I love Lent. And Lent gets a bad rap. It drives me nuts that we in the church can make Lent to be almost a “second wave” for our recently forgotten New Year’s Resolutions (I am guilty of this!). Simply put, New Year’s Resolutions are primarily about us; Lent is primarily about Jesus.
It also can be frustrating to me to think that we examine ourselves only in this season of Lent. My non-liturgical friends scoff when I mention Lent, reasoning that Christians ought to everyday deny-self. My reply is that we DO everyday deny ourselves to become more like Christ, just like everyday we celebrate Christ’s birth and resurrection. We have a time to celebrate those aspects of faith in seasons while not neglecting to commemorate them everyday. On Easter, we celebrate a particular aspect of the Christian faith, and although we set apart a time so that we may meditate on it, the “season” in no way negates the centrality of the resurrection outside that season. Same with Lent. The season of self-denial ought to only affirm the seriousness of introspection continually in the Christian’s life. This notion is saturated throughout Scripture- Ps. 26:2 “Prove me, O Lord, and try me; test my heart and my mind,” and Lamentations 3:40 “Let us test and examine our ways and return to the LORD” to name a few.
I recently went to a play where the message satirized the “Happily Ever After” concept perpetuated in so many fairy tales. After the play, the cast was asked to come out for some Q&A. The director asked the actors and actresses if the play taught them anything in their own life. One young man replied, “I guess what it has taught me is that we cannot look to anything outside of ourselves if we want to be truly happy.”
I desperately wanted to ask a follow up, “And what if looking inside only leaves you constantly wanting more as well?”
You see, Lent is the perfect time to take a look inside ourselves and see what is really in our hearts. And if we are honest, we shouldn’t be happy or proud of what we always see. If we look to ourselves to not let us down, we will become disappointed. 1 John 1:8 &10 say, “If we say we have no sin, we deceive ourselves, and the truth is not in us….If we say we have not sinned, we make him (Jesus) a liar, and his word is not in us.” If you really want a picture of who the Bible tells us we are apart from Jesus, look at Isaiah 64:6a – “We all have become like one who is unclean and all of our righteous deeds are like a polluted garment.” In short, the Hebrew word for ‘polluted garment’ is ‘menstrual cloth’; I will leave you to your own conclusions so that I don’t have to turn myself into Al to be fired.
So we know if we are honest that self-introspective ought to lead to one thing – guilt. But let me ask you – is guilt always bad? Is fear and sorrow always bad? The amazing answer from God is a resounding no. In 2 Corinthians 7:9-10 Paul says, “As it is, I rejoice, not because you were grieved, but because you were grieved into repenting. For you felt a godly grief, so that you suffered no loss through us. For godly grief produces a repentance that leads to salvation without regret, whereas worldly grief produces death.” Guilt can be an incredible gift from God, depending on what it causes in us.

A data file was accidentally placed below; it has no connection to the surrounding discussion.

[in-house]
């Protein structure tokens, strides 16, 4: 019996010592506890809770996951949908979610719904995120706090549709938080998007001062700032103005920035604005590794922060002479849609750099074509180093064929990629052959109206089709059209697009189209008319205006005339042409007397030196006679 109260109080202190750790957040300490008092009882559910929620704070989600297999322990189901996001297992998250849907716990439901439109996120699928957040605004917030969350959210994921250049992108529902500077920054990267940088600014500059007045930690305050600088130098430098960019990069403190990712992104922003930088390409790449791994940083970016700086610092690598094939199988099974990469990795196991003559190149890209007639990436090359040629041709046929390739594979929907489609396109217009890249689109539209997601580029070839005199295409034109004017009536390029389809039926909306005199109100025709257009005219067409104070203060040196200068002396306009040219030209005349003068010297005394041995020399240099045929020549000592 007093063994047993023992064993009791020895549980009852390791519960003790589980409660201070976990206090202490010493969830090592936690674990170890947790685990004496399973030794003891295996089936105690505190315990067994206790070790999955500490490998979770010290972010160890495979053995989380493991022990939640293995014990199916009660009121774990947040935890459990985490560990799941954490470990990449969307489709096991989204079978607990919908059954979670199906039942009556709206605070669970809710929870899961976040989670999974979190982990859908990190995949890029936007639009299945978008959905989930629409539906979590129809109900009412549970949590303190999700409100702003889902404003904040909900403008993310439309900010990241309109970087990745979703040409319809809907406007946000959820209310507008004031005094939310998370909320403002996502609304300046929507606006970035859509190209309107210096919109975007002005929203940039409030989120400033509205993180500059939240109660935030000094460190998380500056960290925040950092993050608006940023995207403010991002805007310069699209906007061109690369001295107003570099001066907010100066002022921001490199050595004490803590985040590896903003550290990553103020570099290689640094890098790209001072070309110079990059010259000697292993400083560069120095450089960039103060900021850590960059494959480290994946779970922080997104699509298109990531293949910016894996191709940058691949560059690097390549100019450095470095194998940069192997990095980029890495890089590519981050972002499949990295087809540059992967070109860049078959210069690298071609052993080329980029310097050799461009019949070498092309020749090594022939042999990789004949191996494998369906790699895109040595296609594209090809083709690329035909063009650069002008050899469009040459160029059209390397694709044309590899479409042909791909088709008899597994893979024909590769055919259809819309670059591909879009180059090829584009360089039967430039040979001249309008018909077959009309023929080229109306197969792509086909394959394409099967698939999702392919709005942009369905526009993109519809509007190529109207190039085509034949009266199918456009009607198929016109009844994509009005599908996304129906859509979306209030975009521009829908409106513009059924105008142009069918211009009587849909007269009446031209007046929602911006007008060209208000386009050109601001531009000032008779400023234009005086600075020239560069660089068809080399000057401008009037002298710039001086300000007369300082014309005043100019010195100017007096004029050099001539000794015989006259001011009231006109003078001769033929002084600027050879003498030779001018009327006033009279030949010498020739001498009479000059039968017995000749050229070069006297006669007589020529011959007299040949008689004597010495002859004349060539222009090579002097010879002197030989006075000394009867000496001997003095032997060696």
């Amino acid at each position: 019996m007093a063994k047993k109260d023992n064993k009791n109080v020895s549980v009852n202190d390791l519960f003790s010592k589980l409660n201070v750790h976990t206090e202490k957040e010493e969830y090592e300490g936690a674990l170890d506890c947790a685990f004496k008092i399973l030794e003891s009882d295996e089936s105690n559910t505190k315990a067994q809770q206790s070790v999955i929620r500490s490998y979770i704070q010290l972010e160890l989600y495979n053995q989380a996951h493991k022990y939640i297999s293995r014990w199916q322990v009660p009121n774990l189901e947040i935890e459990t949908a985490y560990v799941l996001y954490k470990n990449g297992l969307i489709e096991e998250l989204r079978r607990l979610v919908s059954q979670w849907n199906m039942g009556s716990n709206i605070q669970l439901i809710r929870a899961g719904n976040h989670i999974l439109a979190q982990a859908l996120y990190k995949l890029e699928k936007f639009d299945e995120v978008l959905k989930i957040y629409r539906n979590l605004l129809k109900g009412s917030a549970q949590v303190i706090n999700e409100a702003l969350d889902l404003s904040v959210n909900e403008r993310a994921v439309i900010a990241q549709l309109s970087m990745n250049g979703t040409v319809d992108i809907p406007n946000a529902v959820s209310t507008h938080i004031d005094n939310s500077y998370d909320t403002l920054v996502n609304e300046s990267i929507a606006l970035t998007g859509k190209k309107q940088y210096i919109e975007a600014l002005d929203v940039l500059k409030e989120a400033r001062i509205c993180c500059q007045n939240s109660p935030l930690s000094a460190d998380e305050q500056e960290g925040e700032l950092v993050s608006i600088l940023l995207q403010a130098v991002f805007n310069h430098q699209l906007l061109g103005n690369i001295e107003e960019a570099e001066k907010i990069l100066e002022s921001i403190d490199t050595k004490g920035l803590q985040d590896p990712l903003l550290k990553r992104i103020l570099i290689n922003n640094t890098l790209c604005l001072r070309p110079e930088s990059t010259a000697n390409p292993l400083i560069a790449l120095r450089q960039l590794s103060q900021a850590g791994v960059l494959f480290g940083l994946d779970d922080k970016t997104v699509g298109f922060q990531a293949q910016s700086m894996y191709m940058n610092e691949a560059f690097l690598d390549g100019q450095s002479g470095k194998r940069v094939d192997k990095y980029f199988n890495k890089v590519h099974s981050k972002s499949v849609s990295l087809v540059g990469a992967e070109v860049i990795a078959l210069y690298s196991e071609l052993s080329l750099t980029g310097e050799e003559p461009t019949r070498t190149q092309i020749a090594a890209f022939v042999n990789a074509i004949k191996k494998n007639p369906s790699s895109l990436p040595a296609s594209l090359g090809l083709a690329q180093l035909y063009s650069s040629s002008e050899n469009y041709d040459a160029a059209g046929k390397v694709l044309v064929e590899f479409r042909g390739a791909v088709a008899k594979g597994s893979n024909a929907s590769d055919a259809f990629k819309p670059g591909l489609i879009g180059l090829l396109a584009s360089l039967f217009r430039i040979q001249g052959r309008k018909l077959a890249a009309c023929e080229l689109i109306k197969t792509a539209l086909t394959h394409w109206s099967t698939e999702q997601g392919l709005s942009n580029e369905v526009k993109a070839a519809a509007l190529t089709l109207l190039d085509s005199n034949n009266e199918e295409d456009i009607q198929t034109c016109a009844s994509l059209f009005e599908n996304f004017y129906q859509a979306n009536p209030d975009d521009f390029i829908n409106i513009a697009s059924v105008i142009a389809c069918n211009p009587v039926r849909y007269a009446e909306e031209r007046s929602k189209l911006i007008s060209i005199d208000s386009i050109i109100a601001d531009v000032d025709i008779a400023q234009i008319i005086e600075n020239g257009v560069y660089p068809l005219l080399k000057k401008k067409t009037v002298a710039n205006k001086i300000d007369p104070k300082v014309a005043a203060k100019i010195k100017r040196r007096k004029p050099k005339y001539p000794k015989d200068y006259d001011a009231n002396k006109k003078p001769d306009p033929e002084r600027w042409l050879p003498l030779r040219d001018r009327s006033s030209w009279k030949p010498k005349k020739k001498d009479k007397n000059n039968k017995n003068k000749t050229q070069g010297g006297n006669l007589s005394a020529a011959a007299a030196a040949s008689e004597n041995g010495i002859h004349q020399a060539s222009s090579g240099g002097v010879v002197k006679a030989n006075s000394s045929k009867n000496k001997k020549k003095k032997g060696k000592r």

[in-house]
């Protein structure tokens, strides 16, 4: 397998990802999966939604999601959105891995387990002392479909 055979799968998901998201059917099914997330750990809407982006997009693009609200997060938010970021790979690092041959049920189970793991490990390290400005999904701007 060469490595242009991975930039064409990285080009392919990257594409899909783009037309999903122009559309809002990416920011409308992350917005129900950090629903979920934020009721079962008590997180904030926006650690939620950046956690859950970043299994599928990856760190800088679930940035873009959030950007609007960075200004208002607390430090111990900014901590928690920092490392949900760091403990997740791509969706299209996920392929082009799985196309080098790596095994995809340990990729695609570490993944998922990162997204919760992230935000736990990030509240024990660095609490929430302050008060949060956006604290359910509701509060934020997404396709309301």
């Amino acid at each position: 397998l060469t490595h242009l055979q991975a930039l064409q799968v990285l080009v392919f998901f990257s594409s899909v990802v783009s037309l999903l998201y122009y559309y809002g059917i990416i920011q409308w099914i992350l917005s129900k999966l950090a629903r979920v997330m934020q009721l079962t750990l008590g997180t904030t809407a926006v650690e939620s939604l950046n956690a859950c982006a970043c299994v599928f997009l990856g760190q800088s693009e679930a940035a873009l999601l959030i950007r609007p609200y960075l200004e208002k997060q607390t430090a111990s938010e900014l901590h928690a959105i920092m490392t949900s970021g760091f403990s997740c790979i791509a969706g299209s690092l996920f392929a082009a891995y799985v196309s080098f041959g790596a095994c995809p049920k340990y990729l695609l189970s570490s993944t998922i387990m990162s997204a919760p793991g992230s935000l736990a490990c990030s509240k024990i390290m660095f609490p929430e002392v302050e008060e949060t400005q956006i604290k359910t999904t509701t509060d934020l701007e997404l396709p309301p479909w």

This past week in our staff meeting I was hit like a ton of bricks by the words of an all-familiar hymn. “Amazing Grace, how sweet the sound, that saved a wretch like me! I once was lost, but now am found, was blind, but now I see.” Do we believe that we are wretched, blind, and lost apart from Christ? “T’was grace that taught my heart to fear.” Really?! Grace taught our hearts to fear?? We sing it all the time but do we hear what this is saying? How can fear possibly come from grace and why in the world would God give us grace to fear Him? The answer gives us an insight to the good news of Jesus (and the purpose of Lent), and it also informs us into how guilt can be good.
The only way to see our sin truly as sin is by the grace of the Holy Spirit opening our eyes to just how filthy we are. The good news of Jesus giving us his perfect righteousness is only good news when held up against the black backdrop of our defilement and cosmic rebellion against God. What we do with that guilt determines whether or not guilt is good or bad. If guilt leads us to see the depths to which we are sinners and how far Jesus went to pay for our sin and in turn leads us to turn from things that lead to death, then guilt produces life in us.
“And grace my fears relieved.” That same grace that taught our hearts to fear quenches our shame. God’s grace at the same time makes us more aware of how dirty we are and how good at cleaning Jesus is. Our shame and guilt are gifts of God only to the moment we remember the cross. Any further, and our shame is no longer godly, leading to repentance, but demonic and paralyzing our lives for Christ.
The reality of Lent is that we are looking inside to find sin and realize our guilt. But this is not done masochistically, but rather hedonistically, because we treasure the gospel only to the degree to which we see our sin; Jesus’ words in Luke 7:47 echo in our hearts, “Whoever is forgiven little, loves little.” My prayer is that you join me this Lent in taking an honest look inside, so that the cross of Christ may seem more radiant and splendid to you than ever. You may find yourself basking in the joy of transferred and redeemed guilt.
~ Justin Hare